be integrated into boundless spirit, which is always without walls and
barriers. The wise mind is the one that experiences unambiguous unity. When
wisdom inspires human action, a new golden era of nobility will unfold. Human
society will be such that every form of life will be able to reveal more and
more of its innate glory. The Divine Reality is everywhere. Its glories are
unlimited. As Sri Krishna, symbolic of that Reality, says in the Bhagavad-Gita:
“I (meaning that supreme Reality) am the radiance in
moon and sun; the Word of Power in the spoken Truth; I am the sound in ether, the
vitality in men; the pure fragrance of earth and brilliance of fire am I; the
life in all beings am I, and the austerity in ascetics.”
The noble society must impartially provide the
atmosphere and opportunity for ‘the life in all beings’ to blossom into
heretofore unknown splendour, and shed perfume on all.
We must begin to build such a society by reaching the
wisdom that the pure, selfless heart and the open, sensitive mind, blended into
one, know. A new human society such as that will consist of people who have
passed from the stage of animal man to human man, and are starting the journey
from human man to divine man.
 The present article transcribes a talk delivered in
1993: this sentence anticipates the visual electronic meetings that became
available to the public on the Internet in the 21st century. (CCA)
 And of the Independent Lodge of Theosophists: “To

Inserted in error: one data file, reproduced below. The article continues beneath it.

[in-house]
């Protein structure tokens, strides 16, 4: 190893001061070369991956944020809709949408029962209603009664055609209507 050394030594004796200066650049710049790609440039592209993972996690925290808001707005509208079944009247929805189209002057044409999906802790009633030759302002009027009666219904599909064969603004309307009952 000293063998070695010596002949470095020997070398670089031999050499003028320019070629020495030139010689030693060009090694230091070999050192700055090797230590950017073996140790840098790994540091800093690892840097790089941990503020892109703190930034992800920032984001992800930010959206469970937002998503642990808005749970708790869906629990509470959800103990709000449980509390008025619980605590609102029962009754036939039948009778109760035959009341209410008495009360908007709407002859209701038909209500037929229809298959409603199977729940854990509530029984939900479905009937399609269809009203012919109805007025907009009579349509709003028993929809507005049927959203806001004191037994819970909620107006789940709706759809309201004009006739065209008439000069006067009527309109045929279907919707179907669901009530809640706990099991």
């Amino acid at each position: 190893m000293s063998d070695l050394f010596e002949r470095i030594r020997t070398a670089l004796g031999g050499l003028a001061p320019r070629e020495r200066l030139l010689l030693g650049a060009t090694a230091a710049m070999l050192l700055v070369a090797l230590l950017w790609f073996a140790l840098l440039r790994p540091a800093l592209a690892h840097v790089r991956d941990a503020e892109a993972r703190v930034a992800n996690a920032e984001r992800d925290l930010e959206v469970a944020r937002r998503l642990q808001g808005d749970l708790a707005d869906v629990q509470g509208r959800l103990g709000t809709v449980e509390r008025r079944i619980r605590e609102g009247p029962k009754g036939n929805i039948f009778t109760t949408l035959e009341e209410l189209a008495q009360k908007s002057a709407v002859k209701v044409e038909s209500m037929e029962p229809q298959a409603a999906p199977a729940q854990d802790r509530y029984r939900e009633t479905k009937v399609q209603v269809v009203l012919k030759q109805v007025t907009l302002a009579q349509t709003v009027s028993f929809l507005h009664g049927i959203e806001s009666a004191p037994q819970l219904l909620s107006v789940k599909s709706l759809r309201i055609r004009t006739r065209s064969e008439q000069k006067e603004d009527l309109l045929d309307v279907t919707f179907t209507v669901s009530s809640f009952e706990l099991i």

form a nucleus of the Universal Brotherhood of Humanity, without distinction of
race, creed, sex, caste or colour”. (CCA)
 Or at least some sectors in the theosophical movement,
among them the Independent Lodge of Theosophists. (CCA)
 In fact, the precept of “an eye for an eye” (a
commandment established in the Book of Exodus, 21:23-27) does not mean that
vengeance is desirable. It recommends moderation and says one must avoid
escalation in conflict. It could be called “the principle of proportionate
response”. If some nation challenges yours on the political scene, don’t attack
it with your nuclear weapons. If someone disagrees with you in a conversation,
do not attack him physically. The precept of “an eye for an eye” has been
widely distorted, but this is a minor mistake in this excellent article by
Radha Burnier, and her main idea in the sentence is perfectly correct. (CCA)
 Devas: a Sanskrit term meaning gods or celestial
being, many of whom are present in Nature. (CCA)
The article “Towards a Wise Mind and a Noble Society”
was published in the associated websites on 15 August 2022. It is reproduced
from “The Theosophist” magazine, Adyar, India, September 1993, pp. 443-448. It transcribes
a speech delivered by Radha Burnier at the opening of the Eighth World Congress
of the Theosophical Society (Adyar), on 24 July 1993, in Brasilia, Brazil. We
have added the subtitles and explanatory footnotes.
Mrs. Radha Burnier
(1923-2013) was the seventh international president of the Theosophical Society
(Adyar), and served as such from 1980 up to 2013.